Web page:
Gesture Drawing Explorations: Expressive & Experimental Figure Drawing | Brent Eviston | Skillshare

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Gesture Drawing Explorations: Expressive & Experimental Figure Drawing

teacher avatar Brent Eviston, Master Artist & Instructor

Watch this class and thousands more

Get unlimited access to every class
Taught by industry leaders & working professionals
Topics include illustration, design, photography, and more

Watch this class and thousands more

Get unlimited access to every class
Taught by industry leaders & working professionals
Topics include illustration, design, photography, and more

Lessons in This Class

10 Lessons (2h 13m)
    • 1. Gesture Drawing Explorations Trailer

      2:36
    • 2. Straight Line Studies

      11:36
    • 3. Straight Line Studies Practice Reel 1

      16:48
    • 4. Straight Line Studies Practice Reel 2

      16:47
    • 5. Elliptical Modeling

      7:42
    • 6. Elliptical Modeling Practice Reel 1

      16:47
    • 7. Elliptical Modeling Practice Reel 2

      16:47
    • 8. Dynamic Exaggeration

      10:25
    • 9. Dynamic Exaggeration Practice Reel 1

      16:47
    • 10. Dynamic Exaggeration Practice Reel 2

      16:48
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About This Class

In this course you’ll be introduced to three different kinds of gesture drawing: straight line studies, elliptical modeling and dynamic exaggeration. Each kind of gesture drawing will challenge you to experience the figure in new and unique ways that will ultimately improve your figure drawing overall. 

Straight Line Studies will reveal the dynamism and structure at the root of poses. Elliptical Modeling is a new way to conceive of volumes  that go beyond contours to describe form.  Dynamic Exaggerations will teach you how to dramatize the figure. Exaggeration issued by both historic artists as well as animators and comic book illustrators of the present. 

The recommended materials for this course are simple:

18x24” drawing paper

Ball Point Pen or Graphite Pencil

Any Drawing Pencil

As with Brent’s other courses, if you don’t have these exact materials, you’re welcome to use whatever materials you have on hand.

It is highly recommended that before taking this course, you take Brent’s first gesture drawing course: Gesture / An Introduction to the Art of Figure Drawing

If you’re completely new to drawing, we recommend taking Getting Started with Drawing / Basic Skills, the first course in The Art & Science of Drawing series. 

Meet Your Teacher

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Brent Eviston

Master Artist & Instructor

Top Teacher

My name is Brent Eviston and I will be your drawing instructor. Drawing has been my lifelong passion. After studying at Otis College of Art & Design in Los Angeles, I have continued to study numerous forms of drawing including the timeless traditions of the old masters as well as cutting-edge contemporary practices.

I have been teaching drawing for over 20 years at studios, museums, galleries, and schools. I started teaching traditional drawing and figure drawing online in 2016 and love working with students from more than 175 countries.

I'm thrilled to bring you a lifetime of drawing and teaching experience in this unique program. I look forward to working with you as you complete The Art & Science of Drawing.

 

The Art & Science of Drawing is a... See full profile

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Transcripts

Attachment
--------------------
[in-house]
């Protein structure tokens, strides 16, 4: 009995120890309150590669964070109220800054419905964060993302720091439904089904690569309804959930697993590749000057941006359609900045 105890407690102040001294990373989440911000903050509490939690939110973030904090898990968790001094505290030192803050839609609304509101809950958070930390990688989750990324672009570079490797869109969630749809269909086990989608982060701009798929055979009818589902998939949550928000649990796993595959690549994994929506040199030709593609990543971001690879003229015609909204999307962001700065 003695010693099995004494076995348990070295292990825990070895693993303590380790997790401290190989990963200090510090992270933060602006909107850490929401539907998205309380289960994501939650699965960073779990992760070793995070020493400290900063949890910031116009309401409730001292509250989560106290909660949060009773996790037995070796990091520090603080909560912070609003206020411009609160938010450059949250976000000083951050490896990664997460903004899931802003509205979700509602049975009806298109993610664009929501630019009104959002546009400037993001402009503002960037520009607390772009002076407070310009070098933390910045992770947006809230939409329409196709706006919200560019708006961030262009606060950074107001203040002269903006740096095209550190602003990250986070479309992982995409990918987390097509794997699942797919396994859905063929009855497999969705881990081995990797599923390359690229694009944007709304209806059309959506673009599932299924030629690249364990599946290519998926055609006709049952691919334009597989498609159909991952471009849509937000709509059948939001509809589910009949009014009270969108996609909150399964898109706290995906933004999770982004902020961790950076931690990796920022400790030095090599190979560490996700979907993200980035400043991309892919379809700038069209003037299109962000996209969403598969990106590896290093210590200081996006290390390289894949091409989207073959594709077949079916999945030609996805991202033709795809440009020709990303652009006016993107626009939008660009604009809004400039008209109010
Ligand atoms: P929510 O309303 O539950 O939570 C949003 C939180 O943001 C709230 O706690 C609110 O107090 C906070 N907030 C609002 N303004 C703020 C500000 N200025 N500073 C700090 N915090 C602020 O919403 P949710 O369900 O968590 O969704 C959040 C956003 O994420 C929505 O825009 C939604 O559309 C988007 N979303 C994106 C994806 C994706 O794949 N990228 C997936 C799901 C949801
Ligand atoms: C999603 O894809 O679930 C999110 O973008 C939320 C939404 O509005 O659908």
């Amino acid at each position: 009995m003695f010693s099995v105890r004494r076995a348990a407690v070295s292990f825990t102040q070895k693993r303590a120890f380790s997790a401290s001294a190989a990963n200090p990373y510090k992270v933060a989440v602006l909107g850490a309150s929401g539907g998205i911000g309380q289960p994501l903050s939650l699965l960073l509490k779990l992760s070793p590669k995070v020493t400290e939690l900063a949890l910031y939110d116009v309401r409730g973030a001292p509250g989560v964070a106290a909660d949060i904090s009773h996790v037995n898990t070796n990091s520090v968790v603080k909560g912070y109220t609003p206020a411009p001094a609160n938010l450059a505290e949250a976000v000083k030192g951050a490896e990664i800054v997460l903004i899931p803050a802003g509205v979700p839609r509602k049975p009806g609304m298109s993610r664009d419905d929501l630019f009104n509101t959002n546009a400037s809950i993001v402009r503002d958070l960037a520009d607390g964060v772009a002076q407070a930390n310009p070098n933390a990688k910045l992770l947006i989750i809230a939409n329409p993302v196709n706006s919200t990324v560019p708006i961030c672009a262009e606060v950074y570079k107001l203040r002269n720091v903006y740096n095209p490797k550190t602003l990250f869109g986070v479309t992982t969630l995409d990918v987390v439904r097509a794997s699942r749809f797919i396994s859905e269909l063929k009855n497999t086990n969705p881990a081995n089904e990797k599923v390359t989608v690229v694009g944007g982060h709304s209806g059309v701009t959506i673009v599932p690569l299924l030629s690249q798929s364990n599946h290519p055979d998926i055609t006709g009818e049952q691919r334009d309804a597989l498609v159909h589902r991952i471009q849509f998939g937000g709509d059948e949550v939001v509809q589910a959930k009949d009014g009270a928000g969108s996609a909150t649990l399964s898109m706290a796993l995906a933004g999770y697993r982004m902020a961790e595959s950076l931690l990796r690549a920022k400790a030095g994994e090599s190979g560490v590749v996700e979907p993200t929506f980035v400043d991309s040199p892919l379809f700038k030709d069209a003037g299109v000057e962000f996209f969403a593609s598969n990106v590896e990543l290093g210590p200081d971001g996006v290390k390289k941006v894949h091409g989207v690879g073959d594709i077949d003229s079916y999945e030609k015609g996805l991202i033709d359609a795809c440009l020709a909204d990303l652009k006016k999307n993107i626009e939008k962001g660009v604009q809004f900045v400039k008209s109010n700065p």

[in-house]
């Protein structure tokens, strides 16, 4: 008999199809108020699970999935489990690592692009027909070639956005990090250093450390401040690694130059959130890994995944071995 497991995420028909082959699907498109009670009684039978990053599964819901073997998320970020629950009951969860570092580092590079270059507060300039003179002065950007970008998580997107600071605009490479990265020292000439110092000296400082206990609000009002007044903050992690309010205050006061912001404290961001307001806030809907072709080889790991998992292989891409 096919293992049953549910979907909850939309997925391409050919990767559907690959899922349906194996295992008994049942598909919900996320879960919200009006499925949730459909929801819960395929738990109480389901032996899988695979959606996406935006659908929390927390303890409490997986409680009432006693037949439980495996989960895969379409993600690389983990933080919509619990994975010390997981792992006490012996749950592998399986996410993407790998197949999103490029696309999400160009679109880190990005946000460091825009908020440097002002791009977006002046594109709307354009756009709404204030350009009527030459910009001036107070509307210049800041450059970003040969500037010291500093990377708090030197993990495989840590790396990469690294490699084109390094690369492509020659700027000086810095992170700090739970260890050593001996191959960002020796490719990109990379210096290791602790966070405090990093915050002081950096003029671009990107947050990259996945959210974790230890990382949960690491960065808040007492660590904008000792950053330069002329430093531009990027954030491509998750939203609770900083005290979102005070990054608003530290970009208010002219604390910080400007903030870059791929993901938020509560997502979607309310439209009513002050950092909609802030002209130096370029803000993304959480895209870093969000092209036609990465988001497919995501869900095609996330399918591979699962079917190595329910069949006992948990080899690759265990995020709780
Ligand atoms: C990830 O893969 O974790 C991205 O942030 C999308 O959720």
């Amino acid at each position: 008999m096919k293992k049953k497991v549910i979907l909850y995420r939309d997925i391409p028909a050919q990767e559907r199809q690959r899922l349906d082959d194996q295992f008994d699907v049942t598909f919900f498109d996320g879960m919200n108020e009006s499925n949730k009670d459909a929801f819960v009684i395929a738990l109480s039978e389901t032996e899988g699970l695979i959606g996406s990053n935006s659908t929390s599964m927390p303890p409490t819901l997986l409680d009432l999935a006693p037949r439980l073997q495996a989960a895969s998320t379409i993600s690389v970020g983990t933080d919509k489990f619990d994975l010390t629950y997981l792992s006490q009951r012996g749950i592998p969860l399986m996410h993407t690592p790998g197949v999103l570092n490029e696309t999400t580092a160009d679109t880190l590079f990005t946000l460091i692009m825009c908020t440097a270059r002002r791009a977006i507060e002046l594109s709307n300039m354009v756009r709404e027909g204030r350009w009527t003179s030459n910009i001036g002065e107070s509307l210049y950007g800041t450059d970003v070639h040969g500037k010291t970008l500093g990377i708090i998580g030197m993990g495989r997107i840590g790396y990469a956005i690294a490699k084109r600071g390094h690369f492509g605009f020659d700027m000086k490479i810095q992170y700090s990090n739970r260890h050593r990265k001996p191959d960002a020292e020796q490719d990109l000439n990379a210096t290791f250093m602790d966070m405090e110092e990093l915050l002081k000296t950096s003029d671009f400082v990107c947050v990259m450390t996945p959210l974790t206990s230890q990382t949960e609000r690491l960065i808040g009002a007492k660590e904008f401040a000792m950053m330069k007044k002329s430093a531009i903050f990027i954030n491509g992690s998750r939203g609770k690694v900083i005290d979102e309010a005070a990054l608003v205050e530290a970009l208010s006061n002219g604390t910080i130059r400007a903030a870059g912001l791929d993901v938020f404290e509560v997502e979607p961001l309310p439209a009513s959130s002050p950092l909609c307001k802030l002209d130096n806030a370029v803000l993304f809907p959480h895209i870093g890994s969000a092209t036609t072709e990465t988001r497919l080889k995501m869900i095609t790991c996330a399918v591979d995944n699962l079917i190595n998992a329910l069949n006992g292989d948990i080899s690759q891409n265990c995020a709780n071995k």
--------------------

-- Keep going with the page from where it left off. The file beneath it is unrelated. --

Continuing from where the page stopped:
1. Gesture Drawing Explorations Trailer: Welcome to Gesture Drawing Explorations. I'll be your instructor, Brent Eviston. I created this course so I could give students the experience of some of the more creative, expressive, and experimental sides of the gesture drawing process. Now as important as the more practical aspects of gesture drawing are, there are so many lessons we can learn from the experimental and creative parts of the gesture drawing process. In this course, you're going to be introduced to three different kinds of gesture drawing. Each one will make you see the figure in a completely new and different way than you have before. By engaging in these more creative and expressive forms of gesture drawing, you'll see improvements in your more traditional figure drawing. Whether you're looking at master drawings from renaissance artists or contemporary comic book illustrators, all of them are going well beyond what they see. They're exaggerating. They're experimenting. They're choosing what details they want to include and what they want to leave out. They're dramatizing their figures. Some of the tools and techniques that allowed them to do this, you're going to learn in the next few lessons. Here are the three different types of gesture drawing you're going to learn in this course. First, you'll do straight line studies. In this exercise, you'll draw the figure using only straight lines. These straight lines will meet at angles. This kind of drawing will reveal just how dynamic and structured the figure really is. Next, you'll learn elliptical modeling. In this exercise, you'll draw swirling ellipses to create volumes. This is a perfect counterpoint to the angular straight line studies from the previous exercise. Elliptical modeling will teach you how to see volumes as a whole and to understand their orientation in space. Elliptical modeling will push you to see the figure even more volumetrically than you have in the past. It teaches you how to see volumes as a whole and understand their orientation in space. Finally, you'll learn dynamic exaggeration. One of the most important truths you need to learn as an artist is that nearly all great figurative art is exaggerated. The proportions, pose, dynamics, and anatomy are enhanced for dramatic effect. Learning how to do this is one of the most essential skills you can learn as an artist. The lessons within these exercises are invaluable. If you want your figures to be dynamic and beautiful, to push the boundaries of figure drawing, this is where you're going to learn to do that. Enroll in Gesture Drawing Explorations today. 2. Straight Line Studies: Welcome to Gesture Drawing Explorations. I'll be your instructor, Brent Eviston. I created this course so I could give students the experience of some of the more creative, expressive, and experimental sides of the gesture drawing process. This course is a companion course to my first gesture drawing course titled, The Art and Science of Figure Drawing Gesture. Now if you haven't yet taken my first gesture drawing course, I strongly recommend you do so. This course builds on that first gesture drawing course. As always, I'd like to remind my students that if you're new to drawing, I highly recommend going through the original art and science of drawing series before attempting any figure drawing courses. Now in my first gesture drawing course, I focused on the more practical side of the gesture drawing process. I taught a process that students could use as a first step toward more finished figure drawings. But there is so much more to gesture drawing than what I was able to focus on in that first course. Now as important as the more practical aspects of gesture drawing are, there are so many lessons we can learn from the experimental and creative parts of the gesture drawing process. In this course, you're going to be introduced to three different kinds of gesture drawing. Each one will make you see the figure in a completely new and different way than you had before. By engaging in these more creative and expressive forms of gesture drawing, you'll see improvements in your more traditional figure drawing. Now it's important to note that the following exercises are not intended to yield finished work. These are simply exercises. These exercises provide a forum for you to have new and interesting experiences with the figure. In them you're going to learn lessons that you will not learn from more traditional kinds of figure drawing. Now when you draw the figure, if all you're doing is attempting to copy what you see, if your only goal is to create a facsimile of reality, then you are missing the point of figure drawing. Figure drawing is an art form and art requires us to make decisions about what we want to communicate to our viewers. Whether you're looking at master drawings from Renaissance artists or contemporary comic book illustrators, all of them are going well beyond what they see. They're exaggerating, they're experimenting, they're choosing what details they want to include and what they want to leave out. They're dramatizing their figures. They are not simply trying to capture reality. They're trying to create art work that enhances reality, that in a way seems more real than reality. Some of the tools and techniques that allow them to do this, you're going to learn in the next few lessons. Here are the three different types of gesture drawing you're going to learn in this course. First, you'll do straight line studies. In this exercise, you will draw the figure using only straight lines. These straight lines will meet at angles. This kind of drawing will reveal just how dynamic and structured the figure really is. Next, you'll learn elliptical modeling. In this exercise, you'll draw swirling ellipses to create volumes. This is a perfect counterpoint to the angular straight line studies from the previous exercise. Elliptical modeling will teach you how to see volumes as a whole and to understand their orientation in space. Elliptical modeling will push you to see the figure even more volumetrically than you have in the past. It teaches you how to see volumes as a whole and to understand their orientation in space. Finally, you'll learn dynamic exaggeration. One of the most important truths you need to learn as an artist is that nearly all great figurative art is exaggerated. The proportions, pose dynamics, and anatomy are enhanced for dramatic effect. Learning how to do this is one of the most essential skills you can learn as an artist. Now some of these exercises may seem strange to you. You may not see how they're immediately applicable in the figure drawing process. But trust me, the lessons within these exercises are invaluable. If you want your figures to be dynamic and beautiful, to push the boundaries of figure drawing, this is where you're going to learn to do that. In this course, you'll see me drawing on 18 by 24 inch white paper. Now for those of you who have taken my other courses, you may be surprised to see you that in two out of the three lessons, I'm going to be drawing with ballpoint pen using the traditional tripod grip. In the third lesson, I'll just be using my usual drawing pencil. But as always, you can go through these projects with whatever you have on hand. You're free to use pen or pencil or whatever else you may have access to. Thank you so much for joining me in this course. Let's get started with straight line studies. The materials I'll be using are very simple. Just a white sheet of paper, and a ballpoint pen. I'm using a ballpoint pen, because they put out an even line weight. I don't need to use soft lines or thick lines. But as always, you're welcome to use whatever materials you have on hand. Now for those of you who have taken many courses of mine, you'll be surprised to see that I'm using the tripod grip. Once again, this is because I'm not varying the quality of the line. This exercise works best when drawing with a uniform line weight. This allows us to completely focus on the direction, length, and placement of each line. Now remember, our goal is to create a gesture drawing using exclusively straight lines. Just like a regular gesture drawing, we want to start off by finding the primary action line. A line that distills the action of the pose down to its essence. I'm going to derive my straight lines from the edges of the figure. I'll begin with the line at the left upper edge of the torso from where we see the corner of the ribcage jutting out up toward the neck. From there, I'll come down from the corner of the ribcage towards the leg that is projecting forward. You'll see me draw a small line to show where these two lines meet. From there, I'm going to send a line down the front of the leg that is projecting backward. With this primary action line now established, I'll begin to flesh out the larger parts of this figure, specifically the torso and the leg projecting forward. Now because I'm drawing using straight lines, I need to be very conscious of where I'm deciding these lines should change direction, and of course, straight lines do not come together in curves. They come together at sharp angles. To see this in action, let's take a look at the upper contour of the leg projecting forward. We can see in the reference photo that there is a strong curve as the contour travels over the quadriceps and down towards the knee. You can see that I've simplified this curve into two lines. Now there's no single correct way to do this, but your goal should be to simplify curves into as few straight lines as possible. With this in mind, I'll head down toward the feet. Now, drawing using all of these straight lines and angles should make you more aware of the relationships between different parts of the body. For example, take a look at where the left side of the model's neck meets the line for the shoulders. They come together at a very specific point in space. From there, it becomes clear to me that that point in space travels down, hits the corner of the ribcage that's projecting and continues down and hits the knee. All of these line up on a straight line. You'll see me draw the straight line that connects them. Thinking in terms of straight lines and angles will make these kinds of relationships jump out at you more. Here you can see I've indicated the location of the feet. Although the feet are close to being in horizontal alignment, the foot on our right is actually slightly higher. You'll see me draw a straight line to connect the feet and to show this relationship. Before I add any more detail, I want to check the relationship between the back of the shoulders, and the bottom of the foot on our right, specifically where it comes in contact with the ground plane. It's important that I make sure these big relationships and angles are properly drawn before I add any detail. Now, I'm sure there are some minor inaccuracies, but all in all, my simplified straight line gesture appears to accurately capture the dynamics of this pose. From here, I'm going to use shorter lines to start breaking down the details. Even as I address smaller details, my goal will be to use as few straight lines as possible to communicate the forms of the subject. As I work through this drawing, I'd like to talk about some of the benefits of this exercise. Working with straight lines and angles reveals the underlying structure of a pose. When working primarily with curves, as you would in a normal figure drawing, it's easy to get caught up in the looseness of the pose. We tend to focus on the curves rather than the structure. But when we force ourselves to think and draw only using straight lines, we become much more aware of the direction these forms are traveling, the relationships between them, and the structure that undergirds the curves. Again, one of the main goals of this course is to force your mind to think about the figure in completely different ways than you normally would. Each new and different way you can think about the figure will reveal different relationships, characteristics, and organizing principles of a pose. Now when I described this exercise, many students assume that it will yield a stiff drawing. But hopefully you can see that these straight lines reveal the opposite. When all of these angles come together, they reveal just how dynamic the structure of the pose really is. After practicing this exercise many times, you'll find that the contours in your drawings will become more structured and you'll be more likely to capture that dynamic and dramatic angles in a pose. You can even use this technique to draw the line of termination and separate light from shadow. Now you're welcome to take these kinds of drawings as far as you like. But remember, these are just studies, they're just exercises. They are a forum for you to have a new experience with the figure and to learn something. These are not intended to yield finished drawings. Here's another drawing I've done using exclusively straight lines. This drawing was done with graphite pencil. The specific materials you use aren't really important. What is important is that you challenge yourself to think about the figure in completely new ways. Hopefully you can see that these straight lines and angles really showcase the dynamism of the pose. There's not a true vertical or true horizontal line in this drawing, everything comes down to angles. Accurately capturing these angles in your drawing is what's going to give you a truly dynamic and dramatic pose. With all of this in mind, let's get you practicing. Each lesson in this course contains two practice reels. Each practice reel contains two poses at eight minutes each. Now, I'm assuming you've already taken my first gesture course and that you're familiar with how these practice reels work. While practicing today, remember, these are gesture drawings, so it's not important that you finish these drawings. Your goal is to work quickly and efficiently, not getting caught up in details, but distilling each post to its essence according to the technique you're practicing. Get setup to draw and then begin the practice reels. 5. Elliptical Modeling: In this exercise, you'll be modeling the forms of the body using volumes created entirely out of ellipses. You will not be drawing any outer contours. Once again, for this project, I'll be using a ballpoint pen. Now before you start this gesture exercise, there's some practice I recommend you do. In this exercise, you'll be creating round volumes using ellipses. What makes this technique unique is that you will not be drawing any outer contours to craft your volumes. Instead, you're going to be swirling your drawing tool, making numerous ellipses. These ellipses will come together to create the illusion of a volume. Here you can see me swirl my pen around, making the motion of ellipses. The width of my volume is determined by how wide the ellipse is that I'm starting with. As I make this swirling motion for the ellipses, I'm also moving my hand, giving the volume length. Some volumes you draw today will have a uniform width, while others make it thicker or thinner in certain places. One of the most important things to practice is only darkening one side of the ellipses. Although you can see me making the motion of a full ellipse, my pen is only coming into contact with the paper on either the top or bottom of these ellipses. If you look at the top of each volume that I've drawn, you can see that some of them appear to be tilting toward us, while others appear to be tilting away from us. Finally, you'll notice that each of these volumes has an axis, a particular tilt in space, and the volume on the bottom left is curving, which means of course, that it has a curve to axis. Volumes like these are the building blocks we will use to construct our gesture drawings in this exercise. Let's get to it. As always, you'll see me begin with the largest volume. In this drawing, that's going to be the upper torso. If it helps, you can mark the top and the bottom of the volume you're going to draw. With the top and bottom ellipses indicated, I've established the length and an approximate axis. You'll notice that for this volume, I'm darkening only the top of the ellipse. This gives the impression that the upper torso is tilting back. It creates the illusion that we can see up into the bottom of the torso, but not the top. During my first pass, I didn't make the torso wide enough. I'm going to go over it again, this time, making it a little wider. You'll probably need to do this a lot during today's practice. Now we have a volume for the upper torso that has a width, a height, and a specific orientation in space. We can clearly see that the top is tilting away from us. This is one of the reasons this exercise is so powerful. It forces us to understand and focus directly on the orientation of each volume in space. Now I'll work on the lower torso containing the pelvis. For this volume, I'm darkening only the bottom of the ellipse. This creates the illusion that we can see into the top of the bowl for the pelvis. Together, these two volumes create a powerful illusion. We can really see and feel the torso opening up in the center. While focusing primarily on contours as we wouldn't in a more traditional drawing, it's so easy to lose sight of the volumes that make up the figure. This exercise reverses that problem. In this exercise, not only do we focus on the volumes directly, but we're not even drawing any contours. Instead of tracing a contour around the volume, we are actually sculpting the volumes out of ellipses. After doing this exercise many times, it will solidify in your mind the fact that every part of the figure is a volume that has a specific length, width, and an orientation in space. Here you'll see me go through the same process to construct the legs. Notice that the ellipses of the leg on our left are more open, communicating that this leg is turned towards us slightly more than the leg on our right. Next, I'll draw the head. The head is more of an egg shape or an ovoid. The ellipsis tell us that the top of the head is tilting away from us. Another strategy you can use to help you draw these volumes is to draw the axis line first. Here, you can see that I've drawn the curved axis line for the entire arm. Having the axis line already drawn makes it much easier for me to focus on the changing width of the arm as it travels down. For example, the egg-shaped shoulder of the arm is wider than the cylindrical part of the arm directly below it. As we arrive at the forearm underneath this cylinder, the arm widens once again before narrowing towards the wrist. Now I'll work my way through the drawing, fleshing out any part of the body that I haven't already drawn. You'll also see me making refinements, widening some parts of the body, and trying to make others a little more slender. It's worth noting that it's much easier to make a volume wider than it is to try and make it more slender. To add girth, we just need to widen the ellipses, but take a look at the shoulder on our left. While drawing in pen, my first attempts at the shoulder, which were a little too wide, stay on the page. I need to draw a much darker to help the viewer focus on the more accurate part of the volume. This kind of drawing takes quite a bit of practice. But hopefully, you can see the value in training your brain to think purely in terms of volumes, which will in turn bring a much greater sense of three-dimensionality and volume to your more traditional figure drawings. Now let's take a look at a couple of other examples. In this drawing, the top of the torso is tilting toward us. As the torso travels down, it also goes back in space, followed by the leg on our left, which is also going back in space. The volumes of the torso and the leg on our left work together to create a dramatic illusion of a funnel-shaped volume projecting backward and forward in space. Now take a look at the smaller volumes that make up the arms. Notice that each arm has a distinct direction and orientation in space, and this is communicated entirely through ellipses to emphasize the volumetric quality of the pose. In the previous lesson, you learned how to do straight line studies. Straight line studies can emphasize the dramatic angles in a pose, but they tend to look a little flat. Now let's take a look at the same pose drawn with the elliptical modeling technique I've just demonstrated. Notice that these drawings are almost opposite to one another. This drawing has no straight lines in it, but it really focuses on volume, roundness, and orientation in space. The same pose drawn in different ways can teach us completely different things about the figure. Now let's get you practicing. Before you draw from today's practice reel, remember to practice these kinds of elliptical volumes on their own. Practice drawing ovoids and cylinders using this technique. You can also practice curving and tapering them. Once you feel like you're ready, proceed to the first practice reel. 8. Dynamic Exaggeration: Dynamic exaggeration is my absolute favorite form of figure drawing. In fact, every single drawing I do uses some form of exaggeration. The vast majority of figurative art created by masters, regardless of whether it's classical drawing or painting or contemporary comics and illustration is using some form of exaggeration. In this demonstration, you'll see me using more traditional drawing techniques. You'll see me using the overhand grip to draw with an oil-based colored pencil. I'll begin with a primary action line. But as I'm doing so, I'm intentionally trying to make it more extreme than what I see in the pose. I'll start with the line from the top of the rib cage down to the leg projecting backward on our right. But I'd like you to notice that I didn't simply try and capture the direction of the back leg. I've extended it out further and it's going in a more extreme direction. It's as if the model were deepening her lunge even further. As I'm looking at the primary action line, I'm noticing that the ribcage is not as exaggerated as I would've liked. This is actually very common. Remember the tendency of the human brain is to stiffen the pose. Oftentimes when we feel like we're exaggerating, we're simply just capturing what's actually there. Now you'll see me tilt the ribcage back even more. Now I'll start to flesh out the torso a little more. It's important to remember that not every part of the figure needs to be exaggerated. You want to make decisions. For example, I'm drawing the width of the torso as well as the bowl for the pelvis pretty much as I see them. The torso is already going to seem exaggerated because I tilted the ribcage back. I don't need to also exaggerate the tilt of the pelvis. This isn't a hard and fast rule. It's just how I'm reacting to this particular pose. This is why it's critical to practice this gesture drawing a lot, to familiarize yourself with the body, to experiment and to see what exaggerations will work. After fleshing out the torso a bit, you'll now see me gesture the front leg. As you can see, I've drawn the leg projecting outward and forward more than I see in the pose itself. I've also extended the leg, making it longer than it appears in the reference photo. This wasn't intentional. I just got caught up in the flow of the drawing. But I like the way it looks. I'm keeping it. Extending the length of the legs is actually incredibly common in both fashion design illustration as well as comic book drawing. Next, I'll head up towards the clavicles. I think the curvature of the clavicles is very beautiful. I'm going to overemphasize the curvature of the clavicles as well as extend the gesture line well beyond the figure. Extending gesture lines is an interesting exaggeration. It's a technique I use often to suggest movement, fluidity, and dynamism outside of the figure. Extended gesture lines operate almost like motion blurs. They can give the viewer a dramatic sense of time and movement. Even in my more realistic figure drawings, I tend to leave these extended gesture lines ghosted in the background. From here, you'll see me fleshing out the various parts of the body as I'm doing so, if a part of the body is a little curved, I'll make it much more curved. You can see this best in the upper arm. The arm in the reference photo is a little straighter, but the arm and my drawing tends to curve much more. You can see me doing this in the back leg as well. In the reference photo, the back leg appears to project out a little more straight, but in my drawing, I've emphasized the S curve. As I finish this drawing, it's important to note that I'm not demonstrating the one correct way to do this. I'm experimenting. I didn't start off with the plan for this gesture that I'm following through on, nor did I try and draw this pose before I demonstrated it. You're seeing me experiment in real time. Before we get you to your practice, there are a few other exaggerations I'd like to point out. First, is that you can see that I've actually turned the ribcage slightly more toward the viewer. This helps emphasize the twist, which adds a little more drama intention to the drawing. I've also exaggerated the appearance of the thoracic arch. You'll notice that it's much more visible in my drawing than it is in the reference photo. I've also tilted the head back a little more. These gesture drawings should not be thought of as precious drawings that need to be finished or resolved. These are experiments. Some of them will work and some of them won't, and that's perfectly fine. But the more of these exercises you do, the more comfortable you'll become with exaggeration, you'll be able to tell in advance what exaggerations will work in a drawing and which should be avoided. There's no concrete list of which exaggerations will work and which won't. It's a very subjective process. Finally, you'll see me gesture the line of termination and separate the light from the shadows. Even the line of termination is slightly exaggerated. Now maybe you like this type of drawing and maybe you don't. The important thing is that I'm experimenting to figure out how I like to draw, and that's what you should be doing as well. Now, as important as I think it is to compare drawings to reference photos, I think it's equally important to look at drawings on their own without seeing the reference they were drawn from. This allows us to see what the language of drawing communicates all on its own. In this trio, the drawing on the left and the drawing in the center should be familiar to you. The drawing on the right is drawn from the same references, the other two photos. But here I've used dynamic exaggeration to push the expressive aspects of the drawing. The drawing on the right was a quick study that took somewhere between 7-10 minutes. Now it's easy to look at a drawing like this and assume that the artist is just copying reality. But a closer inspection will reveal some dramatic exaggerations that I've made. First, take a look at the leg on our right. I've extended this leg back much further than it actually appeared, and I've curved it much more. Real human legs don't curve this way. Or at least not this dramatically. I've tried to exaggerate the curvature just enough to add drama and dynamism to the drawing without making the leg appear broken. How far you can push curvatures like this is somewhat subjective. That's why it's important for you to experiment to see what looks right to you. Now let's take a look at the arm that's coming in front of the torso. Once again, you can see that I've dramatized and exaggerated the curves. In particular, take a look at the forearm. The entire forearm has a bend to it that is not naturally found in real people. Real forearms curves somewhat, but I've exaggerated this curve for dramatic effect. Is it realistic? No. Is it dramatic? Yes. Now because this is a quick study, I feel much more free to experiment. Some of these experiments work and others don't. That's to be expected. But what I found overall is that these quick experimental gesture drawings yield some of my very favorite drawings that I've ever done. These drawings have a vitality to them that you just don't find in more finished work. In fact, the unfinished quality of these drawings is what makes them so compelling to viewers. Leaving parts of a drawing unfinished invites the viewer to participate in the illusion. Most viewers really love the feeling of their minds having to assemble images of a figure from pigments smeared across a page. When we look at this quick study up-close, we can see how rough some aspects of it really are. But we can also see numerous dramatic enhancements. For example, every curve in the outer contour, I've curved just a little more than I observed in reality. I've increased the contrast between light and shadow, dramatizing the overall lighting effects. Nearly every line in this drawing was drawn quickly and passionately. This is important because most viewers can tell whether a line was drawn quickly or slowly. Viewers tend to prefer lines that were drawn quickly. They evoke a more emotional response. Now let's take a look at a more finished drawing in which I've used these techniques. Now this drawing took somewhere between 30 and 45 minutes. It's much more detailed than the previous drawing we just looked at. But hopefully you can see many of the same techniques being used. The arms are slightly elongated. The curvatures of the individual limbs, as well as the contours have been enhanced. The light and shadow had been traumatized to make the musculature appear more dramatic. Many parts of the drawing are left unfinished, inviting the viewer to participate in the illusion and while gesture lines flow freely around the drawing, giving the drawing an enhanced sense of movement and dynamism. Now, as somebody who absolutely loves drawings, I actually prefer dynamic drawings like this to more finished drawings. Often a drawing that's too finished or too realistic, appears uninviting to me. Now this is purely subjective, but ask yourself, would your drawings be improved by having more drama and more dynamism? If your answer is yes, then these experiments with dynamic exaggeration are an excellent way to achieve that. I know this course is much shorter than some of my other courses, but I just wanted to give you a sense of some of the creative things you can do with gesture drawing. Experimenting with gesture drawing, using different materials and drawing the figure in new ways are all excellent ways for you to have new experiences with the figure. The lessons you've learned in this course will hopefully allow you to push your figure drawings to new creative and expressive areas. Well, again thank you so much for joining me and I hope to see you in other courses.